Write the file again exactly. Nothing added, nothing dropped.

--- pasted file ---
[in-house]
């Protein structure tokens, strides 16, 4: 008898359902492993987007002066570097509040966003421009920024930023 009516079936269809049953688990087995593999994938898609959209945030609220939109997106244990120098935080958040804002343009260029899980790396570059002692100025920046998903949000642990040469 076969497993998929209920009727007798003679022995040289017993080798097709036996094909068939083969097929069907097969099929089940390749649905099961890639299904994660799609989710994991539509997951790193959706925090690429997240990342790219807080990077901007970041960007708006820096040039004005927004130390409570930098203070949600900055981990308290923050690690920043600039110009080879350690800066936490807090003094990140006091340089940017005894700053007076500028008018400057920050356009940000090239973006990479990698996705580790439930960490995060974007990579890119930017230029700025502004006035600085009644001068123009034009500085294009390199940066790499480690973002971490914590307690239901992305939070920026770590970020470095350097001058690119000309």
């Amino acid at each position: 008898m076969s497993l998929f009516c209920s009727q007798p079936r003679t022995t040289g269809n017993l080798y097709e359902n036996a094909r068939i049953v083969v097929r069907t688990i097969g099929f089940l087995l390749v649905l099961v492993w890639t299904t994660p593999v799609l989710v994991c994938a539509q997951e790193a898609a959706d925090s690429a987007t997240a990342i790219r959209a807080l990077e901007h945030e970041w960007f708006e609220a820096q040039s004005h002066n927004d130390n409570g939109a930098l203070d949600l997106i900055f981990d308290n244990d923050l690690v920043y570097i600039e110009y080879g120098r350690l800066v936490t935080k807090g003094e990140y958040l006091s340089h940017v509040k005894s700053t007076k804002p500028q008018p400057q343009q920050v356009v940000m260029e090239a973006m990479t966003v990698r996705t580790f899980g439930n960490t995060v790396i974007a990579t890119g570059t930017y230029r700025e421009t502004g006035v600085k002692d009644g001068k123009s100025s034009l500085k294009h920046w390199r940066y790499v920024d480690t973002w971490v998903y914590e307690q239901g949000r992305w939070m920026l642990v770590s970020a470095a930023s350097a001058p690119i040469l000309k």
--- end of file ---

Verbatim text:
[in-house]
């Protein structure tokens, strides 16, 4: 008898359902492993987007002066570097509040966003421009920024930023 009516079936269809049953688990087995593999994938898609959209945030609220939109997106244990120098935080958040804002343009260029899980790396570059002692100025920046998903949000642990040469 076969497993998929209920009727007798003679022995040289017993080798097709036996094909068939083969097929069907097969099929089940390749649905099961890639299904994660799609989710994991539509997951790193959706925090690429997240990342790219807080990077901007970041960007708006820096040039004005927004130390409570930098203070949600900055981990308290923050690690920043600039110009080879350690800066936490807090003094990140006091340089940017005894700053007076500028008018400057920050356009940000090239973006990479990698996705580790439930960490995060974007990579890119930017230029700025502004006035600085009644001068123009034009500085294009390199940066790499480690973002971490914590307690239901992305939070920026770590970020470095350097001058690119000309």
């Amino acid at each position: 008898m076969s497993l998929f009516c209920s009727q007798p079936r003679t022995t040289g269809n017993l080798y097709e359902n036996a094909r068939i049953v083969v097929r069907t688990i097969g099929f089940l087995l390749v649905l099961v492993w890639t299904t994660p593999v799609l989710v994991c994938a539509q997951e790193a898609a959706d925090s690429a987007t997240a990342i790219r959209a807080l990077e901007h945030e970041w960007f708006e609220a820096q040039s004005h002066n927004d130390n409570g939109a930098l203070d949600l997106i900055f981990d308290n244990d923050l690690v920043y570097i600039e110009y080879g120098r350690l800066v936490t935080k807090g003094e990140y958040l006091s340089h940017v509040k005894s700053t007076k804002p500028q008018p400057q343009q920050v356009v940000m260029e090239a973006m990479t966003v990698r996705t580790f899980g439930n960490t995060v790396i974007a990579t890119g570059t930017y230029r700025e421009t502004g006035v600085k002692d009644g001068k123009s100025s034009l500085k294009h920046w390199r940066y790499v920024d480690t973002w971490v998903y914590e307690q239901g949000r992305w939070m920026l642990v770590s970020a470095a930023s350097a001058p690119i040469l000309k």